1. Using either Terminal or Finder, check whether /Applications/Transmission.app/Contents/Resources/ General.rtf or /Volumes/Transmission/Transmission.app/Contents/Resources/ General.rtf exist. If any of these exist, the Transmission application is infected and we suggest deleting this version of Transmission.
  2. Using “Activity Monitor” preinstalled in OS X, check whether any process named “kernel_service” is running. If so, double check the process, choose the “Open Files and Ports” and check whether there is a file name like “/Users//Library/kernel_service” (Figure 12). If so, the process is KeRanger’s main process. We suggest terminating it with “Quit -> Force Quit”.
  3. After these steps, we also recommend users check whether the files “.kernel_pid”, “.kernel_time”, “.kernel_complete” or “kernel_service” existing in ~/Library directory. If so, you should delete them.

For a technical breakdown of how the KeRanger attack works, head to the Palo Alto Networks website.

[Via Palo Alto Networks]

This post originally appeared on Lifehacker Australia



    man, it really sucks for the poor sods dealing with this crap. complete sympathy.

    but the number of times i’ve hear the macs-are-better-coz-they-dont-get-viruses argument makes me sick. & i hope these affected users didnt buy their things coz some jerk in the store ran with that line.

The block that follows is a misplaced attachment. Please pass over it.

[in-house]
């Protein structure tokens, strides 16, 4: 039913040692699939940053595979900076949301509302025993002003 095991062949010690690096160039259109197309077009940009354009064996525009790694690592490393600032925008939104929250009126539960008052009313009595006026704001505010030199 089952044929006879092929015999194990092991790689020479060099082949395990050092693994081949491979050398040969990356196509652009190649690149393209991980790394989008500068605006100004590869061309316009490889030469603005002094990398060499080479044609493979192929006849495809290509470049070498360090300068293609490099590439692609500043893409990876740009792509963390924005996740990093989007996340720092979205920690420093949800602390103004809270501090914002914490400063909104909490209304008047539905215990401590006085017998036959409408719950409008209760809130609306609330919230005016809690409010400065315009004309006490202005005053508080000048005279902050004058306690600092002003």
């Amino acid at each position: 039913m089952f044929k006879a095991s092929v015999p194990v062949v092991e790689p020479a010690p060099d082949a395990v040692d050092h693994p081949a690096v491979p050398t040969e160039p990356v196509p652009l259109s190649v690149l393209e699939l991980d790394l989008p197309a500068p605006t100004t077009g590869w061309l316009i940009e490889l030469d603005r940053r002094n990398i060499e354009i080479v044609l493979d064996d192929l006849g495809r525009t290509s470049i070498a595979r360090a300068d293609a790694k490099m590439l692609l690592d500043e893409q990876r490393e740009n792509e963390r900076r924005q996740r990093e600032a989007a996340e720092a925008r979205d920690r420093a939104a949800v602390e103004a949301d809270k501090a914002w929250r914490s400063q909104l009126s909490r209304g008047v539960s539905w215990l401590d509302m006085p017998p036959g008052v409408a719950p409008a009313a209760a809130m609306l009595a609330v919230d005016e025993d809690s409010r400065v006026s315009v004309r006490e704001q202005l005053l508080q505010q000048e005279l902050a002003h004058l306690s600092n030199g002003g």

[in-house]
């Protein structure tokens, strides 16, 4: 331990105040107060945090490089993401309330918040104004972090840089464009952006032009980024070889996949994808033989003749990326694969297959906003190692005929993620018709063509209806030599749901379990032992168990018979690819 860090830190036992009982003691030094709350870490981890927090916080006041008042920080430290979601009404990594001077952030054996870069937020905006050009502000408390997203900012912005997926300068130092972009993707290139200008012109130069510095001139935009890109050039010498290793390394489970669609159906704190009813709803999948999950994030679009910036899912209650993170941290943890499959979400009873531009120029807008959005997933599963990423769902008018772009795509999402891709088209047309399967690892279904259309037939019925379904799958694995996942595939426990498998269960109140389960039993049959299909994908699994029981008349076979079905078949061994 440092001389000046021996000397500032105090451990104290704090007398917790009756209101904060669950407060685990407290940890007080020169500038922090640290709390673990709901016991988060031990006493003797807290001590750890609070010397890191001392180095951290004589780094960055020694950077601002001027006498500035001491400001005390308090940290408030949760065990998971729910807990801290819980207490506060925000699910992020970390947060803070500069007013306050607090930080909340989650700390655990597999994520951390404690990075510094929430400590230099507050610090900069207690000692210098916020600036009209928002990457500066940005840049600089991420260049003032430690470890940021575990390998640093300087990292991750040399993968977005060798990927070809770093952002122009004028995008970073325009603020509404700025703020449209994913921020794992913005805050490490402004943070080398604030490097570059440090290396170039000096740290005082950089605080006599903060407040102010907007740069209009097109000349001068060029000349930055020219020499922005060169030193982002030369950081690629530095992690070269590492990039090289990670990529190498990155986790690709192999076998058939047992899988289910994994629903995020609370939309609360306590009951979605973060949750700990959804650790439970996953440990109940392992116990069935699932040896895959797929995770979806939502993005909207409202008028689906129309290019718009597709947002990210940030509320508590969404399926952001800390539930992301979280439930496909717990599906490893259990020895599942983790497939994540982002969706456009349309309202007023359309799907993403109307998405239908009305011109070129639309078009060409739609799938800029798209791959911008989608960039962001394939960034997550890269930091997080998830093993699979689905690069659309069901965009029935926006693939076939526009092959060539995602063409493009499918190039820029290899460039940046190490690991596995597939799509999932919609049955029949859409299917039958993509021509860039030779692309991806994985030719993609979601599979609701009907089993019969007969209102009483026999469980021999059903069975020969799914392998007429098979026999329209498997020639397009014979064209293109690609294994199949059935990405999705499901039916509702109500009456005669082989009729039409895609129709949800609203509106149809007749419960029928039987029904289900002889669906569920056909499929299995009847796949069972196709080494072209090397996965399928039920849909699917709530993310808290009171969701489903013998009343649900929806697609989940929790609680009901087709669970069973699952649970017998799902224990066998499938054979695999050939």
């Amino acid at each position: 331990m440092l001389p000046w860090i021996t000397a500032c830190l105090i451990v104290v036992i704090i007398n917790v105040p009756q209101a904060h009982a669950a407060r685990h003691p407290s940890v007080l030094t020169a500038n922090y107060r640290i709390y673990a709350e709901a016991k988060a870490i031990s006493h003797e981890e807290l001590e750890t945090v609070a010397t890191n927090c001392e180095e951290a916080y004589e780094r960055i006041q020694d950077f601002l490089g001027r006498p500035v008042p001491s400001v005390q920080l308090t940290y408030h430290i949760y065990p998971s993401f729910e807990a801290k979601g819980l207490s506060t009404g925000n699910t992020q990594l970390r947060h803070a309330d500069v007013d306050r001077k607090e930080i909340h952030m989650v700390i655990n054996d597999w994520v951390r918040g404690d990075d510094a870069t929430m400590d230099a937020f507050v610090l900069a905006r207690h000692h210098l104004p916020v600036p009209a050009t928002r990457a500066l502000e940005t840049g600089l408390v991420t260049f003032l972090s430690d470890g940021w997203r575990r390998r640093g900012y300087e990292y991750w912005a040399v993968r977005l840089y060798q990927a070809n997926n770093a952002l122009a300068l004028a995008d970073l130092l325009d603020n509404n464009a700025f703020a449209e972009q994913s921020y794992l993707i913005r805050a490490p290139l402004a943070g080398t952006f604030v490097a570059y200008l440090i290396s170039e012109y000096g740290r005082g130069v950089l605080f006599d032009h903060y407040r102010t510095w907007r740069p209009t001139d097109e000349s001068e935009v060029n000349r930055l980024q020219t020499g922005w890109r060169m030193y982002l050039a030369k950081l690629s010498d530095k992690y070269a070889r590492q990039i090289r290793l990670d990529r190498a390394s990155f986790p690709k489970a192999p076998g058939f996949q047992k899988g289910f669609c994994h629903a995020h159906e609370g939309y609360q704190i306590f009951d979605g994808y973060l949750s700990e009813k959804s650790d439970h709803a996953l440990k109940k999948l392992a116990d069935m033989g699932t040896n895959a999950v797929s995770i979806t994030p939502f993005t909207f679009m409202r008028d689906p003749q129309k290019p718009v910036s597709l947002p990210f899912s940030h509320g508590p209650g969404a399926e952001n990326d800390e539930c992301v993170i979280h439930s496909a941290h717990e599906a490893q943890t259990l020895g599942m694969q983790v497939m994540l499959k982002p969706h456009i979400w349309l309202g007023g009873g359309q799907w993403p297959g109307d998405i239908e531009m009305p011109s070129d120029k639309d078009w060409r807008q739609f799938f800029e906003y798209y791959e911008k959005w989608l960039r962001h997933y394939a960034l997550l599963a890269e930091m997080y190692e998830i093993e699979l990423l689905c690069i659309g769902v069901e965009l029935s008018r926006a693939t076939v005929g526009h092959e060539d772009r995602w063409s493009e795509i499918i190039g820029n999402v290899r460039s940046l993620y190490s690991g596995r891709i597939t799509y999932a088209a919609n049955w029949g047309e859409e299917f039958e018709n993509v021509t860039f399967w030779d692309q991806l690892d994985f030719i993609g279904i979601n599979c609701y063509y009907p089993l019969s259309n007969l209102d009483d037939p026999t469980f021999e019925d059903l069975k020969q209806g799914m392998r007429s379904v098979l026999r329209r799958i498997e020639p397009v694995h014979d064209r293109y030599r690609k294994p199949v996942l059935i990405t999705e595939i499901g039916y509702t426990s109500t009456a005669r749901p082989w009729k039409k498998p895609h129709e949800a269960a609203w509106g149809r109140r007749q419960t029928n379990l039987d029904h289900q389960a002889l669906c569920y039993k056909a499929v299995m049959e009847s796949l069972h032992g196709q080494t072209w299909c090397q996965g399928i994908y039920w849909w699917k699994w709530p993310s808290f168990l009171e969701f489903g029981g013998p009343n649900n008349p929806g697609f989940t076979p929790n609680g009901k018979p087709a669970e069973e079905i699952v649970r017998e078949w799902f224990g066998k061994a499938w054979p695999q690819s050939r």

anyway. I really hope the people who are unfortunate victims of this one up their anti-virus game as a result.

    • The reality is that while obviously there are viruses out there for Macs, they are very few and far between, and even amongst those, most are stopped by the OS if you are even vaguely up to date. I do contract work for pretty much all of the IT places in town, and while about 1/4 of the clients are Mac clients, and we have a few linux clients, I’ve not had a single virus problem on a Mac or Linux client machine in the last ten years, whereas I literally have lost count of the number of badly infected windows machines both for home users and businesses.
      If you have a Mac, you need to be careful like anyone else, they are not immune, but the chance of being hit is orders of magnitude less.